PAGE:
In fact the production team has been circling this central story for a couple of years, slowly revealing the Wasteland, its inhabitants, its customs and enormous depth with a series of carefully planned film. “We’ve done three releases of WASTELANDER PANDA so far, explains producer Kirsty Stark, “the first one was a three minute prologue, which was more just to get across on-screen the tone and the characters and make people realize that it was live-action and not a comedy.” After logging over 100,000 views in a day, they knew there was a market for their world. You know what, just watch it.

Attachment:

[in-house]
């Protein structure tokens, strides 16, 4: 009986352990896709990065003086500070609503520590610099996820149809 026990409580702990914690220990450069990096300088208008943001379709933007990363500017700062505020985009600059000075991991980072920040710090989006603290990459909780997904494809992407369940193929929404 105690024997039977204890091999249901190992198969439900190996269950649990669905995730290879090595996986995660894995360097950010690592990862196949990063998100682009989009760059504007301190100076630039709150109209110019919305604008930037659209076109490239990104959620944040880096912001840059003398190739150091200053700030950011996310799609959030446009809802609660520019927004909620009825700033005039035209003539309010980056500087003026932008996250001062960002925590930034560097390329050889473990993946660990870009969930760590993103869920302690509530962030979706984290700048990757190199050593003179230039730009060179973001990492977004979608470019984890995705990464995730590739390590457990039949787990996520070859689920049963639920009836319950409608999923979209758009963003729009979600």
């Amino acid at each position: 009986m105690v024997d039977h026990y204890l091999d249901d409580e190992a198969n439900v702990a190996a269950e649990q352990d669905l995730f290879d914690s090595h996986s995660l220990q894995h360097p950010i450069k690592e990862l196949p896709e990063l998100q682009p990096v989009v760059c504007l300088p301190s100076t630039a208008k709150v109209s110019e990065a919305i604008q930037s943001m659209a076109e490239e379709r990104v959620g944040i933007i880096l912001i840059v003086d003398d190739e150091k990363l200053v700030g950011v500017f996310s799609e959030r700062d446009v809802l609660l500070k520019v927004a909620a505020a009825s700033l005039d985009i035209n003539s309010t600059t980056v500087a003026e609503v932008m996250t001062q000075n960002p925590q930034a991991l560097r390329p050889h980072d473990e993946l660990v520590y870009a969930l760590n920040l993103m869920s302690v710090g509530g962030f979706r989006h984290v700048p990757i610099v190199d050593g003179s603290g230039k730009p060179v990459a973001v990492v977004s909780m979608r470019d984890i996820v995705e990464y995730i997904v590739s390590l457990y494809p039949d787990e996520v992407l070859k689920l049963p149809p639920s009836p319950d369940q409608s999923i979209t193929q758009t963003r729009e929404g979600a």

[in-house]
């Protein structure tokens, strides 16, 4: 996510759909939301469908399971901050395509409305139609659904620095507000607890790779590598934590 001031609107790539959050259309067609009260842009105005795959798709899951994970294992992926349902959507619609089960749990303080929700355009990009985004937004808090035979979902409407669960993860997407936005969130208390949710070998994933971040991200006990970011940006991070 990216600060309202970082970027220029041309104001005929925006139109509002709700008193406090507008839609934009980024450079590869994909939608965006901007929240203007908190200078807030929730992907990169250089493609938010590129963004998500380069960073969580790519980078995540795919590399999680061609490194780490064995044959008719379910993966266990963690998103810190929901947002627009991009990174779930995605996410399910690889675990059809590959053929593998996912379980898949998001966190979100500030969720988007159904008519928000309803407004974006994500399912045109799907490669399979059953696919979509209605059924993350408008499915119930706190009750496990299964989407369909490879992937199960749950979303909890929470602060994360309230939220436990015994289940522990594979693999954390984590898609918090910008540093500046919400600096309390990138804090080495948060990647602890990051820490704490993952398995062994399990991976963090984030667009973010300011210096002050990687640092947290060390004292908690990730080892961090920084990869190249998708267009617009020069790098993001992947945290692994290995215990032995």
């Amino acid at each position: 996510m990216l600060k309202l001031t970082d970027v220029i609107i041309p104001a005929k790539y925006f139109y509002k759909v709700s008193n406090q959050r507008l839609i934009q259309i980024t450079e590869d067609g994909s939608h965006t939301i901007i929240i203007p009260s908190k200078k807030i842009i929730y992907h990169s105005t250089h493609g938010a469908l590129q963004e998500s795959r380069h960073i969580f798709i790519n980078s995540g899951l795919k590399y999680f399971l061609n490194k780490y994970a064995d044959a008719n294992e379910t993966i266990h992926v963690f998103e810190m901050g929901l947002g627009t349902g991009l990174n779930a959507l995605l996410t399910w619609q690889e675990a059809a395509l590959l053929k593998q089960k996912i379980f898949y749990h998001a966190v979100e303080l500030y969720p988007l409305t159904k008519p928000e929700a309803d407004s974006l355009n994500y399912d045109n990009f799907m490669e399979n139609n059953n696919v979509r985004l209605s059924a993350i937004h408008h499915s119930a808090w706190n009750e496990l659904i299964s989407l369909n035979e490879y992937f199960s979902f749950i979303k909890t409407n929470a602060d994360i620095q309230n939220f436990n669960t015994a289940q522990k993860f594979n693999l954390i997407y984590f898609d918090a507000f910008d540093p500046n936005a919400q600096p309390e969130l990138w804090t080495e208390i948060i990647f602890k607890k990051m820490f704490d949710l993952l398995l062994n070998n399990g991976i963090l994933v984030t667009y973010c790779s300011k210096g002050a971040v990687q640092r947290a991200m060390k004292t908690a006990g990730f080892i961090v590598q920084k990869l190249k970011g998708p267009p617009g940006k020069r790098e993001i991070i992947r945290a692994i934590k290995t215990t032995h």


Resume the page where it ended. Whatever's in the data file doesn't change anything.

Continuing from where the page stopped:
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The goal for the idea has always been a long-form television series, and they realized, according to Stark, “we had to give people a scope of the entire story.” They went back to their timeline, which basically covers when the panda’s parents first meet to past the end of the story they wanted to tell, and “we sort of sat down and looked at all the important moments, and we chose three of those and made three separate short films from different points in the timeline.” There is one when Isaac and Rose first meet, “more about the storyline, aspects to show where it comes from, and where we have gone,” says Stark. The second one covers Rose convincing Arcayus “to go on the journey with her to avenge Isaac’s death… a longer one to prove Vic’s capabilities as a drama director, telling a full narrative with the film, so that’s about 16 minutes in length.” The third film, made just a month after that one, finds Isaac in a fight pit, facing off against another animal. “When him and Rose had been split up,” Cocks explains, “he realizes the world is worse than he thought it was.” Each moment on the timeline was specifically selected to illustrate something about the project as a whole. “The third one was more of the action style, it had a lot of fighting,” says Stark. Cocks jumps in: “because that’s a lot of what the series is about, there’s a lot of conflict, and we wanted to show that there were other animals in the wasteland, other people. It’s not like a dead zone.” The films are all great stand alone shorts that expand on the prologue and really show off the capabilities of the production team, and the feasibility of a non-cg Panda (i.e. a guy in post-apocalyptic panda suit) walking around the desert fighting people and pondering the state of the decayed land. “They were just three tastes of the world,” says Cocks, “extremely low-budget, no time, nothing like that, so this is the first time that we kind of got paid and we could hire the amount of people that we needed, barely.”